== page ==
9. An electrical system in accordance with claim 7 wherein said contact comprises a first contact beam and a second contact beam extending from said housing, said first contact beam configured to engage said first surface of said plate when passed over said plate mounting edge, and said second contact beam configured to engage said second surface of said plate when passed over said plate mounting edge.
10. An electrical system in accordance with claim 7 wherein said contact comprises a first contact beam and a second contact beam extending from said housing, said first and second contact beams being laterally offset from one another along said contact mounting edge.
11. An electrical system comprising:
a plurality of electrical components comprising self-supporting conductive plates arranged in line with one another and spaced from one another by a nominal pitch value, each of said components having a component mounting edge configured to receive an electrical connector, and
a plurality of electrical connectors attached to a respective one of said electrical components, each of said plurality of electrical connectors comprising:
a housing configured to slidably engage a mounting edge of the respective electrical components;
a contact comprising first and second contact beams extending from said housing, said first and second contact beams configured to engage opposite surfaces of said plate adjacent said component mounting edge, said contact further comprising a compliant section comprising a plurality of openings therethrough and compliant web sections between adjacent openings; and
a non-conductive retention bar unattached to said housing, said retention bar configured to retain said housing to the respective electrical component proximate said component mounting edge.
12. An electrical system in accordance with claim 11 wherein said component mounting edge includes first and second mounting apertures, and said retaining bar comprises first and second mounting posts extending therefrom, said mounting posts configured to be received in said first and second mounting apertures.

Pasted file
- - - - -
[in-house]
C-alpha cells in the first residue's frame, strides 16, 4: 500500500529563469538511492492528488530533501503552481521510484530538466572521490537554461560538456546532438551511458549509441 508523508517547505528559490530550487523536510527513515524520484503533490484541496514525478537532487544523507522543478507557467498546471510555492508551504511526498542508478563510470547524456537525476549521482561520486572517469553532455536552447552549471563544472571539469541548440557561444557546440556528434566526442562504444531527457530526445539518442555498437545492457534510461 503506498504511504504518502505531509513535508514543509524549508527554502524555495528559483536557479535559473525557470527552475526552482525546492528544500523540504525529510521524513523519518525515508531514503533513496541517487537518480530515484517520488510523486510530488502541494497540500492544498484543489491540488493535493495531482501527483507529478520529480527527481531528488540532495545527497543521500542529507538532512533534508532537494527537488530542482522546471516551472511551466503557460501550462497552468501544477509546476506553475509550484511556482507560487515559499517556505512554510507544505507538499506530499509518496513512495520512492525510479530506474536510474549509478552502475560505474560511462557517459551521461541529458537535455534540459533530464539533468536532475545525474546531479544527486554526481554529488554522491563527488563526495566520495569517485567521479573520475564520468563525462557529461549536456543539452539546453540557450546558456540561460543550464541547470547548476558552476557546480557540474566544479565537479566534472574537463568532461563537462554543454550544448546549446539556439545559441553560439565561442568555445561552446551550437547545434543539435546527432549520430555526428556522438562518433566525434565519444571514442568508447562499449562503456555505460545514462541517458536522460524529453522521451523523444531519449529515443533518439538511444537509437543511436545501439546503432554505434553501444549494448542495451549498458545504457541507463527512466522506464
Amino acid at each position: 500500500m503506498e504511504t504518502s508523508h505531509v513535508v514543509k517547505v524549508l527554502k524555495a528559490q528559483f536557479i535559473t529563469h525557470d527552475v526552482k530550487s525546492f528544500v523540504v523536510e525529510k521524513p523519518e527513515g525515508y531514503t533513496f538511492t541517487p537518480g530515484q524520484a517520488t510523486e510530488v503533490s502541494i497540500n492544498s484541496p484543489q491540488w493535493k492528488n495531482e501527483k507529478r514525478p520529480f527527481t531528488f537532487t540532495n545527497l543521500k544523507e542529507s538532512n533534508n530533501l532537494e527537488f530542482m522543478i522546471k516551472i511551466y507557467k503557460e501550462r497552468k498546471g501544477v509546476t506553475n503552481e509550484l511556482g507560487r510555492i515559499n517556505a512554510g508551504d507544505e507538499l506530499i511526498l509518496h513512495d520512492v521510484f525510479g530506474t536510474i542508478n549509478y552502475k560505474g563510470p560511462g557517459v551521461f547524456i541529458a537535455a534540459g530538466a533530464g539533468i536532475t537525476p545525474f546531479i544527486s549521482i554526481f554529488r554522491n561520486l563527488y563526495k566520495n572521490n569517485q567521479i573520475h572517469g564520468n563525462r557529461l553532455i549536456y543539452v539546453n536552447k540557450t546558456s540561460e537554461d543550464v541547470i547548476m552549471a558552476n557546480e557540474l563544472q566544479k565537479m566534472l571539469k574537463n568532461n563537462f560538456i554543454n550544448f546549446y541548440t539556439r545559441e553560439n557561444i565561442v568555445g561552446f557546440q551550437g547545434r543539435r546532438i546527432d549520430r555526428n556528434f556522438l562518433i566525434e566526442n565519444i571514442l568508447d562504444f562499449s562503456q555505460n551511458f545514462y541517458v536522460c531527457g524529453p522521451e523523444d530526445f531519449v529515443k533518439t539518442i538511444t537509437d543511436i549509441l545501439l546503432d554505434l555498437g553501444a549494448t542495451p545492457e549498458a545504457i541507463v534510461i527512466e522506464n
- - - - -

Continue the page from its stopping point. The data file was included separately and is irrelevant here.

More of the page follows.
13. An electrical system in accordance with claim 11 wherein said contact comprises a first contact beam and a second contact beam extending from said housing, said first and second contact beams being laterally offset from one another along said component mounting edge.
14. An electrical system in accordance with claim 11 wherein said electrical components are bipolar plates configured to form a fuel cell stack.
15. An electrical system in accordance with claim 11 wherein said contact further comprises a compliant section located within said housing.
16. An electrical connector for mating with a conductive plate, said plate having a plate mounting edge, and first and second surfaces extending from the plate mounting edge, said connector comprising:
a contact comprising
a contact mounting edge and a lead interface edge opposite said contact mounting edge;
a first contact beam and a second contact beam extending from said contact mounting edge, said first contact beam configured to engage the first surface of the plate when passed over the plate mounting edge, and said second contact beam configured to engage the second surface of the plate when passed over the plate mounting edge, said first and second contact beams being laterally offset from one another along said contact mounting edge; and
at least one lead contact extending from the lead interface edge, said lead contact configured to mate with a mating connector;
wherein the plate is a bipolar plate of a fuel cell stack, said connector further comprising a housing surrounding a portion of said contact, said housing comprising at least one mounting leg configured for attachment to the bipolar plate.
17. An electrical system comprising:
a plurality of electrical components arranged in line with one another and spaced from one another by a nominal pitch value, each of said components having a component mounting edge configured to receive an electrical connector, wherein said electrical components are bipolar plates configured to form a fuel cell stack; and
a plurality of electrical connectors attached to a respective one of said electrical components, each of said plurality of electrical connectors comprising:
a housing configured to slidably engage a mounting edge of the respective electrical components;
a contact comprising first and second contact beams extending from said housing, said first and second contact beams configured to engage opposite surfaces of said plate adjacent said component mounting edge; and
a non-conductive retention bar unattached to said housing, said retention bar configured to retain said housing to the respective electrical component proximate said component mounting edge.
Description
BACKGROUND OF THE INVENTION

This invention relates generally to electrical connectors, and more specifically, to electrical connectors which interface to conductive plates.

Certain electrical systems include one or more conductive plates, and it is sometimes desirable to electrically connect the conductive plates to external equipment for diagnostic, testing, and monitoring purposes. Such constructions are employed in existing and emerging technologies, and introduce new demands on electrical connectors. For example, fuel cell technology utilizes a large number of conductive plates arranged in a stack, and it is desirable to monitor a voltage on the individual plates during operation. Establishing reliable electrical and mechanical connection to the plates, however, has proven difficult.